/Dacia Duster GT Could and Should Happen

Dacia Duster GT Could and Should Happen

dacia duster gt render 730x456 at Dacia Duster GT Could and Should Happen

There used to be a time when the name Dacia was synonymous with the lowest level of automobile class hierarchy. Now though, thanks to all Chinese crap floating around the market, Dacias are actually pretty decent cars. The new 2018 Duster, for example, is a cool little crossover. That is why we reckon stuff like this imaginary Dacia Duster GT could do well if they were to be built.

This is just a rendering for now, but a Dacia Duster GT could very well be on the cards inside the company’s offices in Romania or wherever they are located. After all, they have shown a keen interest in making various special editions of the Duster before. And those were based on the previous generation Duster which was, to put it mildly, godawful. The new Duster is better looking, better built and better equipped. The GT treatment could make it the first Dacia we would actually want to own.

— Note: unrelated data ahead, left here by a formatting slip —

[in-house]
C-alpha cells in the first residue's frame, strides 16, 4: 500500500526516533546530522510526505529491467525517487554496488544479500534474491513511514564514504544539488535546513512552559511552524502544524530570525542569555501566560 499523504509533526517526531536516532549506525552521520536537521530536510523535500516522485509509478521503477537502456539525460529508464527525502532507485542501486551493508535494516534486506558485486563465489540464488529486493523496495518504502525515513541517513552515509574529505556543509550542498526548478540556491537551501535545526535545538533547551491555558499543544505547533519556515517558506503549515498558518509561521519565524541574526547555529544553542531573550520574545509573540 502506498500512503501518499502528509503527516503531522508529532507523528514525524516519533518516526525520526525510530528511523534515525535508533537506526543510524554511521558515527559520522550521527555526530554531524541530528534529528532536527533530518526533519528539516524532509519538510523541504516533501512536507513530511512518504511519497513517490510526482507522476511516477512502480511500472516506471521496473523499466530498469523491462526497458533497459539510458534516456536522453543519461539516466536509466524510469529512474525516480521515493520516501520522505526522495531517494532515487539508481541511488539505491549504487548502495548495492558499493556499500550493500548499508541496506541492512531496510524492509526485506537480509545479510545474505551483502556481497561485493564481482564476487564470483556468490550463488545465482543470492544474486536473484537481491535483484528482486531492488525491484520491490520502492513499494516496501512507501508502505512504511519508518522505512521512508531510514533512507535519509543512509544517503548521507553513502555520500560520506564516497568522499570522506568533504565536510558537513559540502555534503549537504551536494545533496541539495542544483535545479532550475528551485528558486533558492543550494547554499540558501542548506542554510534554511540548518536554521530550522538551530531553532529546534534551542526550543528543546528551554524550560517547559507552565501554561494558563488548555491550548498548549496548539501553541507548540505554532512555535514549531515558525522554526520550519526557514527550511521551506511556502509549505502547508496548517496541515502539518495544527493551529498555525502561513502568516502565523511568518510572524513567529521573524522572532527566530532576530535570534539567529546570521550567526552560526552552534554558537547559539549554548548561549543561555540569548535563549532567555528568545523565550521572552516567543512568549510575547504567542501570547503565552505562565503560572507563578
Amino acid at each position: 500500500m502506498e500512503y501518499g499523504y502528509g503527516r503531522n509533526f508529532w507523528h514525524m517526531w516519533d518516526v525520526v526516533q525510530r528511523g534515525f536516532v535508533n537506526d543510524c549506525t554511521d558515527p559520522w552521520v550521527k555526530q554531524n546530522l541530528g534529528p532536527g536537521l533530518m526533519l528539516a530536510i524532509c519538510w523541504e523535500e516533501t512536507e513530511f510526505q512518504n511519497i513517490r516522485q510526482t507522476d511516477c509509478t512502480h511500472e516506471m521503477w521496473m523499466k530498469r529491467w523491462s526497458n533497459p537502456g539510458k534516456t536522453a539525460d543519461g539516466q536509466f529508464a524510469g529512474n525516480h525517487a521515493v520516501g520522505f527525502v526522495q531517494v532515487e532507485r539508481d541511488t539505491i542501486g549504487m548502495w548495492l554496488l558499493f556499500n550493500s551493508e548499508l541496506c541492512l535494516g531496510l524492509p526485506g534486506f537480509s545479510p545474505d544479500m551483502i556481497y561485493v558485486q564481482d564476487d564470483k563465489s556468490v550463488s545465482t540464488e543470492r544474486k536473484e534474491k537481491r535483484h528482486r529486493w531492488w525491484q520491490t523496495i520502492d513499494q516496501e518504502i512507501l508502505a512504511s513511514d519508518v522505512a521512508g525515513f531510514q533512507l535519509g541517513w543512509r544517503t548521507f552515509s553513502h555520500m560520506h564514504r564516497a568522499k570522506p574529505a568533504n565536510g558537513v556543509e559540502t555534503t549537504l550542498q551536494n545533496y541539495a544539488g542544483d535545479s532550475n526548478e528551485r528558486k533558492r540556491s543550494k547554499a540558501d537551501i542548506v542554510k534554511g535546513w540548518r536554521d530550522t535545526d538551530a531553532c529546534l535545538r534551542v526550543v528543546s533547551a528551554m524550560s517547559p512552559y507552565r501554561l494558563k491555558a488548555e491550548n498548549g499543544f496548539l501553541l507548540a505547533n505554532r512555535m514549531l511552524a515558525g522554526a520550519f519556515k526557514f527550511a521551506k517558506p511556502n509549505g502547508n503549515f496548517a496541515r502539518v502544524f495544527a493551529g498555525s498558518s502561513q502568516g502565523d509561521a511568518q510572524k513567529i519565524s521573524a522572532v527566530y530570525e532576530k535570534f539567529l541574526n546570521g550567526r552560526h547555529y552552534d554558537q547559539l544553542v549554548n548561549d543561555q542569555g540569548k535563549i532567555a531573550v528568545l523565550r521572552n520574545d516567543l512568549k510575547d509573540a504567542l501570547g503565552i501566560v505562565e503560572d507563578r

In addition to its new design, the new Dacia Duster packs new equipment and boasts a completely revamped interior while at the same time building on the original’s strengths, namely cabin space, real off-road ability and an affordable price tag. Its performance is nothing to write home about, but that doesn’t mean they can’t pull of a Dacia Duster GT. All they have to do is call on their parent company, Renault, and ask for one of their hot little turbo engines. It doesn’t even have to be new. Anything from last generation Megane or Clio would do.

In terms of design they definitely should follow what independent designer X-Tomi Design has done here and sportify the Duster with revised bumpers, a set of aero parts, black accents, and larger wheels, preferably in black. The interior could benefit from two-tone upholstery and trim, and a sport exhaust would make the whole package more appealing.

(Founder / Chief Editor / Journalist) – Arman is the original founder of Motorward.com, which he kept until August 2009. Currently Arman is our chief editor and is held responsible for a large part of the news we publish.